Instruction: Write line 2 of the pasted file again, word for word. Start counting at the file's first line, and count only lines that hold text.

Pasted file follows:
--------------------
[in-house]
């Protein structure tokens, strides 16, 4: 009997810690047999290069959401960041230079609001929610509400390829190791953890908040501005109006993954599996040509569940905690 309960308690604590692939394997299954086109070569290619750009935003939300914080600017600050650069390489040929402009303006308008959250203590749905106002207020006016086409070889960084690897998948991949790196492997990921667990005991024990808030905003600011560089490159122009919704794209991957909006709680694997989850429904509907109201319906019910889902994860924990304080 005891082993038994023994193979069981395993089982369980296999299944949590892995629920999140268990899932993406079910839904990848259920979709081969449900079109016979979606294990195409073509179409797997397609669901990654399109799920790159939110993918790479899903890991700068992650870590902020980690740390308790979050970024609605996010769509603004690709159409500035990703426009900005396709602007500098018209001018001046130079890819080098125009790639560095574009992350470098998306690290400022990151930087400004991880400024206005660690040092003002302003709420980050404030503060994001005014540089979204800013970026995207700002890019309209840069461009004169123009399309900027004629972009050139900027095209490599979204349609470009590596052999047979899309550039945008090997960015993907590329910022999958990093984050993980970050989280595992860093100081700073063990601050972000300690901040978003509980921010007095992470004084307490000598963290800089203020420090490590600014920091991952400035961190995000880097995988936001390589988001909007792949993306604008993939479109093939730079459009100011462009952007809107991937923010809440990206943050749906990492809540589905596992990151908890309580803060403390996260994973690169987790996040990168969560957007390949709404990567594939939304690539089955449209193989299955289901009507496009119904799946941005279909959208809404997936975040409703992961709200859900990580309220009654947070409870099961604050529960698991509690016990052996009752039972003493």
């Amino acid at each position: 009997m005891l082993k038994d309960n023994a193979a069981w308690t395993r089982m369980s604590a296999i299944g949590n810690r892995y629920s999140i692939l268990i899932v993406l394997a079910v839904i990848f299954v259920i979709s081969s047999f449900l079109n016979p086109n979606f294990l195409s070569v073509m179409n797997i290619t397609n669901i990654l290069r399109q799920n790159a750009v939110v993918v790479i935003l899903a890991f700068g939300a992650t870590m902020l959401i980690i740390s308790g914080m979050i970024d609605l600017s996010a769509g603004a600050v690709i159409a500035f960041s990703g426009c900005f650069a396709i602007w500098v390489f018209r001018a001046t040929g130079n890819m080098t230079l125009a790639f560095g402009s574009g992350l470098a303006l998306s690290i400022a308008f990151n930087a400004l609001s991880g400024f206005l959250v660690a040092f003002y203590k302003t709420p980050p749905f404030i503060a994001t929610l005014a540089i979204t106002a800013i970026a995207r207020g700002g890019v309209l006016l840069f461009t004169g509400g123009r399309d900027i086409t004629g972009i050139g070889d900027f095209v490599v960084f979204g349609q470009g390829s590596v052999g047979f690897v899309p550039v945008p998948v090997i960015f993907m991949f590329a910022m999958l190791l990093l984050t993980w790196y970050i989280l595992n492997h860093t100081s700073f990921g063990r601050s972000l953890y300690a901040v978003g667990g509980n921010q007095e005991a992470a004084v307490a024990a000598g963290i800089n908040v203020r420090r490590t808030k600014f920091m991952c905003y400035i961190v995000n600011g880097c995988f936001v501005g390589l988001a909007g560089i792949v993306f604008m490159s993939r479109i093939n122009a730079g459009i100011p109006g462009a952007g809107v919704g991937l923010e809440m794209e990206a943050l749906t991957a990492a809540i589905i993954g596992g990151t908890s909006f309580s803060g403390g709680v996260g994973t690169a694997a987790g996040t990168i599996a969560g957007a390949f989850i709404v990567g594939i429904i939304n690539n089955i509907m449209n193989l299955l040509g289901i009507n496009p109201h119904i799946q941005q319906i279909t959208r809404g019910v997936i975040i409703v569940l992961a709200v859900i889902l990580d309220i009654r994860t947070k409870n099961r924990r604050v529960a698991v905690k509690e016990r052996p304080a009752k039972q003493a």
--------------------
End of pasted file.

């Protein structure tokens, strides 16, 4: 009997810690047999290069959401960041230079609001929610509400390829190791953890908040501005109006993954599996040509569940905690 309960308690604590692939394997299954086109070569290619750009935003939300914080600017600050650069390489040929402009303006308008959250203590749905106002207020006016086409070889960084690897998948991949790196492997990921667990005991024990808030905003600011560089490159122009919704794209991957909006709680694997989850429904509907109201319906019910889902994860924990304080 005891082993038994023994193979069981395993089982369980296999299944949590892995629920999140268990899932993406079910839904990848259920979709081969449900079109016979979606294990195409073509179409797997397609669901990654399109799920790159939110993918790479899903890991700068992650870590902020980690740390308790979050970024609605996010769509603004690709159409500035990703426009900005396709602007500098018209001018001046130079890819080098125009790639560095574009992350470098998306690290400022990151930087400004991880400024206005660690040092003002302003709420980050404030503060994001005014540089979204800013970026995207700002890019309209840069461009004169123009399309900027004629972009050139900027095209490599979204349609470009590596052999047979899309550039945008090997960015993907590329910022999958990093984050993980970050989280595992860093100081700073063990601050972000300690901040978003509980921010007095992470004084307490000598963290800089203020420090490590600014920091991952400035961190995000880097995988936001390589988001909007792949993306604008993939479109093939730079459009100011462009952007809107991937923010809440990206943050749906990492809540589905596992990151908890309580803060403390996260994973690169987790996040990168969560957007390949709404990567594939939304690539089955449209193989299955289901009507496009119904799946941005279909959208809404997936975040409703992961709200859900990580309220009654947070409870099961604050529960698991509690016990052996009752039972003493």